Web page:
In an unusual operation conceived by House Speaker Newt Gingrich, the CIA will mount a new $18 million covert action to change the nature of the government of Iran. The operation has not started, but the counteroffensive has.
The directive became public, here and in Iran, three months ago - long before it became law. Now the CIA finds itself required, against its better judgment, to plan a "secret" mission, with its cover already blown, in a region where U.S. policy has in recent years suffered failures and fiascos.The money for the mission was included in a secret bill passed on Dec. 31 that authorizes intelligence spending for this year. Iran reacted to its passage almost immediately: On Jan. 6, it proclaimed that three of its citizens jailed on charges of spying for the United States would be sentenced to death.
Tuesday, Iran's Parliament announced a $20 million operation "to counter the Great Satan" and combat the U.S. initiative.
The history of the CIA in Iran includes sponsoring the 1953 coup that reinstalled Shah Mohammed Riza Pahlevi; the 1979 revolution, in which fundamentalists toppled the shah, seized the U.S. embassy and the CIA station for 444 days and painstakingly pieced together the agency's shredded files; and the Reagan administration's secret arms deals of a decade ago, in which the CIA helped ship missiles to Ayatollah Ruhollah Khomeini's Revolutionary Guards.
Since the 1986 arms affair was exposed, few in the government have offered many ideas about how to bring about change in Iran.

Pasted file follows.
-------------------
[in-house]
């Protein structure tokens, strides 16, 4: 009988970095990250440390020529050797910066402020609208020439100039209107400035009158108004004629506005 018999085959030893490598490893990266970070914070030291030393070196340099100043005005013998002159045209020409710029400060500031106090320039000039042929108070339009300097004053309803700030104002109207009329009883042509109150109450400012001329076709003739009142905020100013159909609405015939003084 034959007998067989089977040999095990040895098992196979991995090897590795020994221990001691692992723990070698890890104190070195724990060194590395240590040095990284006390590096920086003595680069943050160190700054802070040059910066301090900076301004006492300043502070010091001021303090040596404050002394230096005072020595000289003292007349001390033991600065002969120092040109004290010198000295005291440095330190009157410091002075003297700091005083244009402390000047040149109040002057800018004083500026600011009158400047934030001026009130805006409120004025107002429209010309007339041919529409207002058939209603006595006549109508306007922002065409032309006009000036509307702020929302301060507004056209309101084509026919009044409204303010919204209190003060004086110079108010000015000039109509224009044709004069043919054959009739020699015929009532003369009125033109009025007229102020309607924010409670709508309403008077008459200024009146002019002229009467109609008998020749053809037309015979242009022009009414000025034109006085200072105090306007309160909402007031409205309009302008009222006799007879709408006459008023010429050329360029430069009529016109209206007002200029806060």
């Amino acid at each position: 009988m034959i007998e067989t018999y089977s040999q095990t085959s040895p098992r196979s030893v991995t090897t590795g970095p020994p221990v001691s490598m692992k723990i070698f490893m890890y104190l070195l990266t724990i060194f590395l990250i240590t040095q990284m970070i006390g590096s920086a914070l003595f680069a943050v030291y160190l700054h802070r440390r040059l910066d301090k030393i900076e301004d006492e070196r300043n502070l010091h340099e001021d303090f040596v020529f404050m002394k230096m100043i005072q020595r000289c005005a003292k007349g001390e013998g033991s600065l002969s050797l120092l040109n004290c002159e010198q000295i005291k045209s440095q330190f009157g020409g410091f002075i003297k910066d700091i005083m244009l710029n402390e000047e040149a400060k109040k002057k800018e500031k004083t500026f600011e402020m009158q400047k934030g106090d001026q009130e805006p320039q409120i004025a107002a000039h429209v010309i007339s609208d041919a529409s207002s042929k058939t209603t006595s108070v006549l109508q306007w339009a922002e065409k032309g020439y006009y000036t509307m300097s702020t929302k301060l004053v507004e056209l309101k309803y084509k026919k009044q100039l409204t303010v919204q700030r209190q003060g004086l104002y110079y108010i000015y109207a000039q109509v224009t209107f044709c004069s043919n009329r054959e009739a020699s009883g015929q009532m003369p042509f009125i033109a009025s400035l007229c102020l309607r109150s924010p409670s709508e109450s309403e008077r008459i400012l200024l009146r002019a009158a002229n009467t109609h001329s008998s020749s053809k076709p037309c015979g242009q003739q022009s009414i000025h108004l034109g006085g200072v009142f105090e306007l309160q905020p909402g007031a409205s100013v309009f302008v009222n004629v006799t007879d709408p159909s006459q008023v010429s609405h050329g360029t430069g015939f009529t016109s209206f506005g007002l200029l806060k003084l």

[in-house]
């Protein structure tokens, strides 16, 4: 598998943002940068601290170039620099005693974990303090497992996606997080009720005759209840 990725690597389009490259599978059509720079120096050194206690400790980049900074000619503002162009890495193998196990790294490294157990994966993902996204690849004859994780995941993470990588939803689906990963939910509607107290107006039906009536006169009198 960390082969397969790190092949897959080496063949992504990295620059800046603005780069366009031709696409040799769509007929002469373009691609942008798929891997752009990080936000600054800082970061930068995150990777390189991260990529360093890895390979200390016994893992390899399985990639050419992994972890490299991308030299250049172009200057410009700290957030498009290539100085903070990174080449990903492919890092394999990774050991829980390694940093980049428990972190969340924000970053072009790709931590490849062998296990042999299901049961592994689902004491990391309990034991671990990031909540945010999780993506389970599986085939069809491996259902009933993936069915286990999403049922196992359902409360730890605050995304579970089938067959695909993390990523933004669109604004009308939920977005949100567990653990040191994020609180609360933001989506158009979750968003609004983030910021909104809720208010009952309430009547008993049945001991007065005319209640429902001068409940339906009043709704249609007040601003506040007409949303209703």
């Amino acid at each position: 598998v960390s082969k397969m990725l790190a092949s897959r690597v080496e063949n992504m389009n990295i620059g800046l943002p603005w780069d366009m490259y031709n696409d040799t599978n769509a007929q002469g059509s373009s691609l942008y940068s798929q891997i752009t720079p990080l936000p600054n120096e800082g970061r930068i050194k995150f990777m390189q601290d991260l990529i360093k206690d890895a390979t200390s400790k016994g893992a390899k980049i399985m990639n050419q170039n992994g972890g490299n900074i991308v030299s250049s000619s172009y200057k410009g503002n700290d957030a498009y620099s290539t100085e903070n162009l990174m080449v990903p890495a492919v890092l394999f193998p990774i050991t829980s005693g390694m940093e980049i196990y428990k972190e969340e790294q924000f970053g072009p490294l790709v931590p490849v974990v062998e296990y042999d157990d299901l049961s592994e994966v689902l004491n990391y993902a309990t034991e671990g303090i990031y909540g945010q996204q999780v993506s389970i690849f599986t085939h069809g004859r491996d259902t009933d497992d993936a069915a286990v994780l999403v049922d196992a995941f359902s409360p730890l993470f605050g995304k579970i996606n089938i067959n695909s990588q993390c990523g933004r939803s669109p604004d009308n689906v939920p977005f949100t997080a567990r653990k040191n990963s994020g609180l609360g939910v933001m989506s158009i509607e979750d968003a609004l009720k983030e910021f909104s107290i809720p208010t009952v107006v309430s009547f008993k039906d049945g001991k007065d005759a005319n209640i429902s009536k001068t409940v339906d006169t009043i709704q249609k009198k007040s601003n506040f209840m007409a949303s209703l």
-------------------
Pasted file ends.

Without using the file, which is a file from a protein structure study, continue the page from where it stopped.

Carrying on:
But Gingrich - an ex-officio member of the House Intelligence Committee who appoints its Republican members and wields great influence over government spending - has since last February been calling for a strategy "designed to force the replacement of the current regime in Iran."
He made his feelings known so strongly that his desire for a covert operation became public in late October - first in a short article in an elite Washington newsletter, CQ's Congressional Monitor, then in a six-paragraph article in The Wall Street Journal, then on the news wires around the world.
Members of Iran's Parliament immediately launched verbal counterattacks. One called Gingrich "not a balanced person;" another condemned the United States as "a renegade government whose logic was no different from Genghis Khan or Hitler."
Gingrich, the Clinton administration and the CIA feel much the same way about Iran and its leaders, and have said so. But the administration and the agency argued against the U.S. operation - in part because Iran knew of Gingrich's idea. After the planned initiative became public in October, the speaker refused to comment on it.
In November and December, CIA officers argued that since the proposed covert action against Iran was no secret, its chances for success, already slim, were now nil.
The CIA's analysts and operators saw little hope of helping create a new generation of leaders for Iran, or of coercing the current leaders to change their anti-American thinking.